The goal or objective of depreciation accounting—which is derived from cost allocation and accounting theory—is cost allocation over the economic life of an asset in proportion to the consumption of service potential. Achievement of this dual accounting objective is obtained by conducting periodic depreciation studies and adjusting depreciation rates to reflect current and future operating conditions.

The principle activities undertaken in conducting a depreciation study can be grouped into five major tasks:

  • Data Collection;
  • Life Analysis and Estimation;
  • Net Salvage Analysis;
  • Depreciation Reserve Analysis; and
  • Development of Accrual

Data Collection

The minimum database required to conduct a statistical life study consists of a history of vintage year additions and unaged activity year retirements. These data must be appropriately adjusted to recognize transfers, sales and other plant activities that would otherwise bias the measured service life of normal retirements. The age distribution of surviving plant for unaged data can be estimated by distributing the plant in service at the beginning of the study year to prior vintages in proportion to the theoretical amount surviving from a survivor curve identified in the life study. The statistical methods of life analysis used to examine unaged plant data are known as semi-actuarial techniques.

A far more extensive database is needed to apply the statistical methods of life analysis known as actuarial techniques. The plant data used in an actuarial life study most often includes the age distribution of surviving plant at the beginning of the study year and the vintage year, activity year, and dollar amounts associated with normal retirements, reimbursed retirements, sales, abnormal retirements, transfers, corrections, and extraordinary adjustments. An actuarial database may include the age distribution of surviving plant at the beginning of the earliest activity year rather than at the beginning of the study year. Plant additions, however, must be included in a database containing an opening age distribution to derive aged survivors at the beginning of the study year. The availability of this detailed information is dependent upon an accounting system that supports aged property records.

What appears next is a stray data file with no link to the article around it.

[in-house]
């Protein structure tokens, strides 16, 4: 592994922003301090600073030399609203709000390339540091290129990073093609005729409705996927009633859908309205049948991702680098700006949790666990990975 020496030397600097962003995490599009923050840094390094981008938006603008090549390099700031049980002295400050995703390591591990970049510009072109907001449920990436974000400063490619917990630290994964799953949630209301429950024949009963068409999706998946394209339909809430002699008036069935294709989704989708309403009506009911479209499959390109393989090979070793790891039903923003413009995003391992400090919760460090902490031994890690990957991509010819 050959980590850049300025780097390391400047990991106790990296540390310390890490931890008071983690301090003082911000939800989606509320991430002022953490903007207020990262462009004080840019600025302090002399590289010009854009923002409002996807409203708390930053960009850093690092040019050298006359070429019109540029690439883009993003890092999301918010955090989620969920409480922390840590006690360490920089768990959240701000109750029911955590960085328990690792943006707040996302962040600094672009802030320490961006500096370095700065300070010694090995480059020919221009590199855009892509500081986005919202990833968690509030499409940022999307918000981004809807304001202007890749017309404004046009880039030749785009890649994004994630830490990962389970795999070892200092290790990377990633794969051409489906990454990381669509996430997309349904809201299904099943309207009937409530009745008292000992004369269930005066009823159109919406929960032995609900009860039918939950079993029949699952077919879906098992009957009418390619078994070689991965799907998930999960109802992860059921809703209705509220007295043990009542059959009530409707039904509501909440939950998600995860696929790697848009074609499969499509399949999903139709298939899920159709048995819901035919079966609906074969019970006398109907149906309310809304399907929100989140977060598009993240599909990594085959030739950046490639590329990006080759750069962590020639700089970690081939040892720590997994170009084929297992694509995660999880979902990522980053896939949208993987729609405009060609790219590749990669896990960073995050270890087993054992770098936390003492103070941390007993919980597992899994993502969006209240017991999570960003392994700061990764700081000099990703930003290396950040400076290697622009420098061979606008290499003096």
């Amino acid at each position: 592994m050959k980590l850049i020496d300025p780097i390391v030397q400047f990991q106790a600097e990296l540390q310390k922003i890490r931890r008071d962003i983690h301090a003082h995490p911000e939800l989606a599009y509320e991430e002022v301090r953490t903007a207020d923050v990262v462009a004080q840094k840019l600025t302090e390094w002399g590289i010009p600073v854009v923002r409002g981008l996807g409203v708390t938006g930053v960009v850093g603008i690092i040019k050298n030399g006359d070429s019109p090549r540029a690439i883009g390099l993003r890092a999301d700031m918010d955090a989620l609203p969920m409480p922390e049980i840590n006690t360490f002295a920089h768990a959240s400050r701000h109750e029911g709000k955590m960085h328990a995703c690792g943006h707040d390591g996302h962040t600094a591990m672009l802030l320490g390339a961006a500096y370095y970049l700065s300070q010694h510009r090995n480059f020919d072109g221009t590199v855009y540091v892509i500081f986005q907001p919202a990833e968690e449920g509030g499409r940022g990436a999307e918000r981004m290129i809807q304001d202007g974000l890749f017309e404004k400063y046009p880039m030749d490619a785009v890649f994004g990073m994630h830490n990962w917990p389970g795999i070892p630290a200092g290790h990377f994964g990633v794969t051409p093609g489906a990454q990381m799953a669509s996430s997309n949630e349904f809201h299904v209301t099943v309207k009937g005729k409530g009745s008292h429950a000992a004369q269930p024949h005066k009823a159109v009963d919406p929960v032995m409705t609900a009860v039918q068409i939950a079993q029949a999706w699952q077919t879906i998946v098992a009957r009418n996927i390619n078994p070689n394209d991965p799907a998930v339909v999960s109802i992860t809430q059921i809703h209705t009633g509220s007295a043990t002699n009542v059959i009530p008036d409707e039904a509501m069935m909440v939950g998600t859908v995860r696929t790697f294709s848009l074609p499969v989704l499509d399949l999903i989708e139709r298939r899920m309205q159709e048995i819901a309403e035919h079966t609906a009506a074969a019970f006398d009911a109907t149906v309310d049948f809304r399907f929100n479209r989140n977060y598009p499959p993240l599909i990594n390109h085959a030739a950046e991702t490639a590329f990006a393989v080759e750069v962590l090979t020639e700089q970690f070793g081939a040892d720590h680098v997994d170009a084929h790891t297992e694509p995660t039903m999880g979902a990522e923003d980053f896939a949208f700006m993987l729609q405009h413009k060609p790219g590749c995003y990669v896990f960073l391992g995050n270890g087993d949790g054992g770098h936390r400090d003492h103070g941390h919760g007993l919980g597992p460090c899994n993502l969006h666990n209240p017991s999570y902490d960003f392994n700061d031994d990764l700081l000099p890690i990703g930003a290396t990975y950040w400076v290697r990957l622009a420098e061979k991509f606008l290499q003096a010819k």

Life Analysis and Estimation

Life analysis and life estimation are terms used to describe a two-step procedure for estimating the mortality characteristics of a plant category. The first step (i.e., life analysis) is largely mechanical and is primarily concerned with history. Statistical techniques are used in this step to obtain a mathematical description of the forces of retirement acting upon a plant category and an estimate of its service life. The mathematical expressions used to describe these life characteristics are known as survival functions or survivor curves. The second step (i.e., life estimation) is concerned with predicting the expected remaining life of property units still exposed to the forces of retirement. It is a process of blending the results of the life analysis with expectations about the future to obtain an appropriate projection life curve. The amount of weight given to the life analysis will depend upon the extent to which past retirement experience is considered descriptive of the future.